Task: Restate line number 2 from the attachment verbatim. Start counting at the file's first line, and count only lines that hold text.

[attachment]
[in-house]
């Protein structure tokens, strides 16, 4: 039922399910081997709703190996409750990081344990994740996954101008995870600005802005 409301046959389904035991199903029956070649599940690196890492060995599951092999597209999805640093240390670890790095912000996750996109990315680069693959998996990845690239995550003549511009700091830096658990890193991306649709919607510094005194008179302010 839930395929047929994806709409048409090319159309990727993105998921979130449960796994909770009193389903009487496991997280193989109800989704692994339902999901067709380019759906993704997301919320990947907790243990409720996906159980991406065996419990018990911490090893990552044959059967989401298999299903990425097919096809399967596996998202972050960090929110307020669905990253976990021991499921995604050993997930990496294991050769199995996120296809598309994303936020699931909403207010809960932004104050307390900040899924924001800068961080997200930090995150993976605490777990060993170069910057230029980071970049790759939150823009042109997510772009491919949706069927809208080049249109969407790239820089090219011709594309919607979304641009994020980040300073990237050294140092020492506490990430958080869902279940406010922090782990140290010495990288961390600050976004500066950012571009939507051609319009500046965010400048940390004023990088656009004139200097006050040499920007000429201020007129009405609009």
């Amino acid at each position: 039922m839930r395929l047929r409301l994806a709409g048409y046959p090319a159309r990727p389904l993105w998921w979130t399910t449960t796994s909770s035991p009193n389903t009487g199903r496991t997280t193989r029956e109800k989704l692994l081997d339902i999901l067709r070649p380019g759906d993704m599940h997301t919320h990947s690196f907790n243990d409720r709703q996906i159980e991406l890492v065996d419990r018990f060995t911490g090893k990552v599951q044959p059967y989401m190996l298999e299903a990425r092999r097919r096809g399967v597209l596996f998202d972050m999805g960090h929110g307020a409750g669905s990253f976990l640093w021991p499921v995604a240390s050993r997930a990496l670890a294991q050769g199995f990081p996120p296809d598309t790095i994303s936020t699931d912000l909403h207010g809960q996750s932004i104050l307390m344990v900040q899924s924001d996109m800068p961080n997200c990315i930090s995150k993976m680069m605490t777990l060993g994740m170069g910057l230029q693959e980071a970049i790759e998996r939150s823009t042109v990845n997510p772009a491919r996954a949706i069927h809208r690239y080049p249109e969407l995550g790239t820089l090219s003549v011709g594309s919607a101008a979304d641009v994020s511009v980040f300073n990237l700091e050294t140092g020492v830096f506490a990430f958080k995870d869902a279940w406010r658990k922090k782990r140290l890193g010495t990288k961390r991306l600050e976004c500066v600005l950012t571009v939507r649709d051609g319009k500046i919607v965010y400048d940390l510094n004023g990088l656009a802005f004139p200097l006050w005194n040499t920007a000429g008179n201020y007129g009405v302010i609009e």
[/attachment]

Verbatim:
């Protein structure tokens, strides 16, 4: 039922399910081997709703190996409750990081344990994740996954101008995870600005802005 409301046959389904035991199903029956070649599940690196890492060995599951092999597209999805640093240390670890790095912000996750996109990315680069693959998996990845690239995550003549511009700091830096658990890193991306649709919607510094005194008179302010 839930395929047929994806709409048409090319159309990727993105998921979130449960796994909770009193389903009487496991997280193989109800989704692994339902999901067709380019759906993704997301919320990947907790243990409720996906159980991406065996419990018990911490090893990552044959059967989401298999299903990425097919096809399967596996998202972050960090929110307020669905990253976990021991499921995604050993997930990496294991050769199995996120296809598309994303936020699931909403207010809960932004104050307390900040899924924001800068961080997200930090995150993976605490777990060993170069910057230029980071970049790759939150823009042109997510772009491919949706069927809208080049249109969407790239820089090219011709594309919607979304641009994020980040300073990237050294140092020492506490990430958080869902279940406010922090782990140290010495990288961390600050976004500066950012571009939507051609319009500046965010400048940390004023990088656009004139200097006050040499920007000429201020007129009405609009």